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Constructive Thinking Inventory

Seymour Epstein, PhD

Measures beliefs and thinking patterns that underlie emotional intelligence, coping ability, and physical and emotional well-being
Paper and pencil, Download, E-Manual
Age range:
18 years to 80 years
15–30 minutes
Qualification level:
A degree from an accredited 4-year college or university in psychology, counseling, speech-language pathology, or a closely related field plus satisfactory completion of coursework in test interpretation, psychometrics and measurement theory, educational statistics, or a closely related area; or license or certification from an agency that requires appropriate training and experience in the ethical and competent use of psychological tests. Close

The CTI is a 108-item self-report inventory that assesses constructive and destructive beliefs and thinking patterns.

Features and benefits

  • Based on Dr. Epstein's Cognitive-Experiential Self-Theory. According to this theory, people have two fundamental adaptive systems: an "experiential system" that automatically learns from lived experience, and a "rational/intellectual system" that operates by conscious reasoning. The CTI measures the efficacy of the experiential system; intelligence tests measure the efficacy of the rational/intellectual system.
  • Cannot be hand-scored. The individual's responses are entered into the downloadable software, and the program scores the protocol and automatically generates a score report with raw scores and gender-based T scores with a profile of the results.
  • Predicts a variety of desirable abilities/states, that are either unrelated or only very weakly related to intellectual intelligence, including work performance, social skills, and emotional and physical well-being. It has also been found that CTI scores significantly supplement intellectual intelligence in the prediction of academic performance as measured by grade point average.
  • Widely applicable. In clinical and counseling settings, the CTI can be used to obtain diagnostic information about beliefs and ways of thinking that can be directly applied in psychotherapy and counseling. In this respect, the CTI has been particularly useful in treatment centers for drug abuse that emphasize the development of coping skills. In business settings, the CTI can be used for personnel selection and for training and counseling at all administrative levels. In educational settings, it can assist in the selection of students for college admissions and in the counseling of high school and college students.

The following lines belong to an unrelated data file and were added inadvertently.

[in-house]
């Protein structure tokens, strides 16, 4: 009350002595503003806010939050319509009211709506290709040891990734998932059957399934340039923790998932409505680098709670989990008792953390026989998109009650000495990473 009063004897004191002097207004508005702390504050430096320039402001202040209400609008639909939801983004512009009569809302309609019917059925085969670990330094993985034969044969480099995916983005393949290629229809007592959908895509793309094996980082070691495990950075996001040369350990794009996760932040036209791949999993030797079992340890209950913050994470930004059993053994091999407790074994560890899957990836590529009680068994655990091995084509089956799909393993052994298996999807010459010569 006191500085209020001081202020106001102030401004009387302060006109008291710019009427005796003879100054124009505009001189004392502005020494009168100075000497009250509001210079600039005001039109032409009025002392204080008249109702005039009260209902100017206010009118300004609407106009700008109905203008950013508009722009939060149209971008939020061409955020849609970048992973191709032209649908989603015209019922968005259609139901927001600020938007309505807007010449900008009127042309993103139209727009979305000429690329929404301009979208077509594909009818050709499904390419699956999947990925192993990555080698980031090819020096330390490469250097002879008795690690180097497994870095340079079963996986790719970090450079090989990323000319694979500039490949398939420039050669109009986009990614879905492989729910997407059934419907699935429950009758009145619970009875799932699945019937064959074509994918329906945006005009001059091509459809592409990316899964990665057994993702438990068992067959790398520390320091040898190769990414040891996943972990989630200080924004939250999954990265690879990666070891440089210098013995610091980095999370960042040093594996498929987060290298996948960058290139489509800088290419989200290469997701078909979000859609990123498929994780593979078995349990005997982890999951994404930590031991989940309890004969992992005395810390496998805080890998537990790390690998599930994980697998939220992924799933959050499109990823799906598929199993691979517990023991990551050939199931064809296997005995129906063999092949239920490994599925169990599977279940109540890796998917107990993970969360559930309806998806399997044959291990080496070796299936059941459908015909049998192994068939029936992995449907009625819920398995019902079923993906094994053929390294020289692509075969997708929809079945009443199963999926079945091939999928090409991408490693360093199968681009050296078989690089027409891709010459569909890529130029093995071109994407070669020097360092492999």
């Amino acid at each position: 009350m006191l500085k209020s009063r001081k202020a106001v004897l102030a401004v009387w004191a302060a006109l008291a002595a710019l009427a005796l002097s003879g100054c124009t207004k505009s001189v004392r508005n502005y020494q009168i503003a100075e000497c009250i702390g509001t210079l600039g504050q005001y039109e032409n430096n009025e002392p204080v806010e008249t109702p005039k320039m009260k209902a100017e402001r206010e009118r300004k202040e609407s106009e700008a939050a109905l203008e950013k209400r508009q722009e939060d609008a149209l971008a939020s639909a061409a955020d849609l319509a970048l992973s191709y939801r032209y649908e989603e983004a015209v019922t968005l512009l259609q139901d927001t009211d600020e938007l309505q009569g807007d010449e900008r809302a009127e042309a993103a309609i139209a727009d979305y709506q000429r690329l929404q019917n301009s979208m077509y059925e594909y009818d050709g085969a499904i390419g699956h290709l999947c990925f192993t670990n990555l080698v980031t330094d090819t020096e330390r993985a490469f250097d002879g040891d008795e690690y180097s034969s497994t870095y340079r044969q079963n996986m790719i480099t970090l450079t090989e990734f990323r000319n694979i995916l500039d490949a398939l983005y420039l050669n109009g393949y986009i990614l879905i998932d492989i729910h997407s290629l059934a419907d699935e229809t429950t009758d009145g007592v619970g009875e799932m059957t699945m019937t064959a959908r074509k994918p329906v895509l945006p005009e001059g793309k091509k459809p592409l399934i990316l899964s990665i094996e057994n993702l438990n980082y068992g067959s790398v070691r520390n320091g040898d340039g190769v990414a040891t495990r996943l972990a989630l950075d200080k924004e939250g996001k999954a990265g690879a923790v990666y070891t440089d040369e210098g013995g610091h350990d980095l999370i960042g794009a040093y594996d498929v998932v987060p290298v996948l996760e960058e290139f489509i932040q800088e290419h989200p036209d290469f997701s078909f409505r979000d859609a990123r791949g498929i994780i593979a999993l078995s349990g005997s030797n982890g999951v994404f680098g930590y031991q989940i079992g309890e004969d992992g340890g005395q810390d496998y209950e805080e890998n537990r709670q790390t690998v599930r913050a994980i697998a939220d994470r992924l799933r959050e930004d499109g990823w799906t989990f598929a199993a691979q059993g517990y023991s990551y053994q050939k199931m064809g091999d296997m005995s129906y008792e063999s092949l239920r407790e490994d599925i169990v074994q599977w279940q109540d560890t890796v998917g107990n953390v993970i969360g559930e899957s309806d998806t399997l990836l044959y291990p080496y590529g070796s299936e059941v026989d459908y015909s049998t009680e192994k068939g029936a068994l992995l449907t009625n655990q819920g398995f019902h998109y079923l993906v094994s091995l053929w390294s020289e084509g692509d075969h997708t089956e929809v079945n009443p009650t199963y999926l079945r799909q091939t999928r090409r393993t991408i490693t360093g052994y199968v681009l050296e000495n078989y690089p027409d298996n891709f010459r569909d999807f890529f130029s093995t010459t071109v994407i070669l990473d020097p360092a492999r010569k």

Test structure

  • Items are rated on a 5-point rating scale.
  • Scores are provided for the Global Constructive Thinking Scale, six scales, and 15 subscales.
  • CTI scales provide information about beliefs and thinking processes at three levels of generality. The Global Constructive Thinking Scale, composed of items from several other scales, is the most general score. At the next level are six main scales (Emotional Coping, Behavioral Coping, Personal Superstitious Thinking, Categorical Thinking, Esoteric Thinking, and Naive Optimism) that measure basic ways in which people think (constructively or destructively). Almost all main scales have subscales, which identify the specific thoughts and ways of thinking that make up the main scales. This information is useful for elucidating the scores on the main scales, for providing refined diagnoses, and, most important, for counseling and psychotherapy geared toward correcting maladaptive beliefs and ways of thinking.
  • The CTI also includes Validity and Defensiveness scales.

Technical information

  • Normative sample consists of of 908 U.S. census-matched adults.
  • Gender-based raw score to T-score conversions provided for all scales/subscales and for the Global Constructive Thinking Scale.